If we have free will in any meaningful sense, neither humans nor animals could simultaneously be marionettes with invisible strings pulled by gods or “elementals.” The only conclusion is therefore that we are free biological agents limited by our innate desires, and we live and die by our choices. “Elementals” and “souls” are therefore only coherent concepts if taken as metaphors for natural awareness, desires, and instincts.
It’s not only our criminal justice system that presupposes a Creator. It’s our entire notion of freedom and equality. “We hold these truths to be self-evident,” wrote Thomas Jefferson, supposed atheist, “that all men are created equal, that they are endowed by their Creator with certain unalienable Rights, that among these are Life, Liberty and the pursuit of Happiness.”
Human equality must spring from a Creator, because the presence of a soul is all that makes man human and equal. Biology suggests inherent inequality—who would call Arnold Schwarzenegger and Stephen Hawking equal in any way? Biology suggests the sort of Hegelian social Darwinism embraced by totalitarian dictators, not the principles of equality articulated by the Founding Fathers.
Now Shapiro’s arguing from consequence: “If that were true…” It’s never a valid tactic. But he’s also what I would call “not even wrong.” He’s caught by his own careless usage “presupposes a Creator” [with a capital C] in that circular and self-justifying netherworld. Wake-up call: Here’s what we can summarize about crime from human history:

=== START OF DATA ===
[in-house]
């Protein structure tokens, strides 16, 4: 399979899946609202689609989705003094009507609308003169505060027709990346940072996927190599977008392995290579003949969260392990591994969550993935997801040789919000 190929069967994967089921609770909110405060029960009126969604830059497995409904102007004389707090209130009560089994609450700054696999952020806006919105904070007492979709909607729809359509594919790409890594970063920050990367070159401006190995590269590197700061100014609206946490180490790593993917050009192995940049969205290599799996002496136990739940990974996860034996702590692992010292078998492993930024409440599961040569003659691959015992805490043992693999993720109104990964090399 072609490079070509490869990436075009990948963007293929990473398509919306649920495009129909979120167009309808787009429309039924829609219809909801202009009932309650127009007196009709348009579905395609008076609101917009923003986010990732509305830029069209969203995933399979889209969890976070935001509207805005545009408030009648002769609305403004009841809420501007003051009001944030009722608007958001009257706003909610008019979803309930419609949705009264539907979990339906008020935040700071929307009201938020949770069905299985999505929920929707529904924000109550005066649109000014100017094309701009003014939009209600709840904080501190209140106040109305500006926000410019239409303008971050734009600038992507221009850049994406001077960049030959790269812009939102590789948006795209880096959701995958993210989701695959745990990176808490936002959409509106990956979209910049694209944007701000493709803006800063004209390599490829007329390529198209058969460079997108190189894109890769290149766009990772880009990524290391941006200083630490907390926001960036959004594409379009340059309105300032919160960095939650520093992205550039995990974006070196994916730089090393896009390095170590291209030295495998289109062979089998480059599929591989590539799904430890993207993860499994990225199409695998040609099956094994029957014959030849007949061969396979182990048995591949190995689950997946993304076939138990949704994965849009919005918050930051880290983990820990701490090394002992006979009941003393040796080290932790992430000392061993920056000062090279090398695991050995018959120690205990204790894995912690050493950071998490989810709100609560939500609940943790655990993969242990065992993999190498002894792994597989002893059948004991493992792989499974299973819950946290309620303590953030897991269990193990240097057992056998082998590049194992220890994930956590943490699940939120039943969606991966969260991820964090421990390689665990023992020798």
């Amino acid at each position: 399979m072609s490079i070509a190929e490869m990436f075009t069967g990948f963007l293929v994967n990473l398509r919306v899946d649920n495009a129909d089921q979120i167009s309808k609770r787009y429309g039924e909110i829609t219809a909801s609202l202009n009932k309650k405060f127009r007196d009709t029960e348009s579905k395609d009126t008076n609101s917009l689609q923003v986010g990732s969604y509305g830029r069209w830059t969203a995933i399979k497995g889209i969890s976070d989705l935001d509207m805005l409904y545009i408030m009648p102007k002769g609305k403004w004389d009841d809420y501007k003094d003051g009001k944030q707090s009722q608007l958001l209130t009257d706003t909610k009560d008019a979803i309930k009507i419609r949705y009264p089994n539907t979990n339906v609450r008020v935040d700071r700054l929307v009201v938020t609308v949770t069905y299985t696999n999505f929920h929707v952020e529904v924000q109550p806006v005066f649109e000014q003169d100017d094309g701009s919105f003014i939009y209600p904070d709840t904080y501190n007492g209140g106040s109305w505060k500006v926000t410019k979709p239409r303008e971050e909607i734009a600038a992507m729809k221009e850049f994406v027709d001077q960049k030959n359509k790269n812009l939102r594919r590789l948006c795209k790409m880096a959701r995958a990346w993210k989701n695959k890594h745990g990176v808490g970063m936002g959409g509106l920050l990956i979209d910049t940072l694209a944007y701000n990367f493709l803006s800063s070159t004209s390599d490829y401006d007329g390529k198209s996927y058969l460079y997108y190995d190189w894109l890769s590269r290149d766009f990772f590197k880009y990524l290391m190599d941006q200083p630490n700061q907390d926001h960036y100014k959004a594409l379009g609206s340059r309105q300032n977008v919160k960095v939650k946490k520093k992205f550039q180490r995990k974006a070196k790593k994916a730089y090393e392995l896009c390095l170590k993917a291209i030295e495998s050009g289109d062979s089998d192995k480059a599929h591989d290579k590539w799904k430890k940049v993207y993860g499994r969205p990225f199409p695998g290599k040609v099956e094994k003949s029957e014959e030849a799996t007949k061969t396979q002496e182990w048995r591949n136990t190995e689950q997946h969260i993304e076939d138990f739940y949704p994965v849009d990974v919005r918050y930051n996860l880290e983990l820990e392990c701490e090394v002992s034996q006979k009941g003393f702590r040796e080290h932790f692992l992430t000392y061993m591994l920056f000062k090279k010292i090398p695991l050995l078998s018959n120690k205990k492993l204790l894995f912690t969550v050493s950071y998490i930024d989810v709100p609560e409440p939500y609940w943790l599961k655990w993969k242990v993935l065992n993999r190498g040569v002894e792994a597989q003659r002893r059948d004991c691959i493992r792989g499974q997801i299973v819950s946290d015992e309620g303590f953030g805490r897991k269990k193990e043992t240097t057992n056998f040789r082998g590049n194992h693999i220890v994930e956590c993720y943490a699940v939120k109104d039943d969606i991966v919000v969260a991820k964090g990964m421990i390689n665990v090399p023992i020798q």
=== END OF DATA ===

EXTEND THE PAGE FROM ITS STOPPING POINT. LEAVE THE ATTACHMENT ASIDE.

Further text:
The criminal justice system is a proxy for tribal discipline. It is only as moral as the tribal (or governmental) leaders. We have taken away the traditional power of individuals and families to mete out retributive justice and given it to the state. This “civilizing” influence has had mixed results. It only works to the extent that the state adheres to its own ethical principles. When the state begins to act pathologically, it bears outrageous ironies: For example, with the death penalty, we “kill people to teach people that killing people is wrong.” Or we lock people up for non-violent consensual behavior. The former comes from Old Testament traditions of “an eye-for-an-eye” the latter from the mistaken notion of the divine right of kings, “Dieu et mon droit.”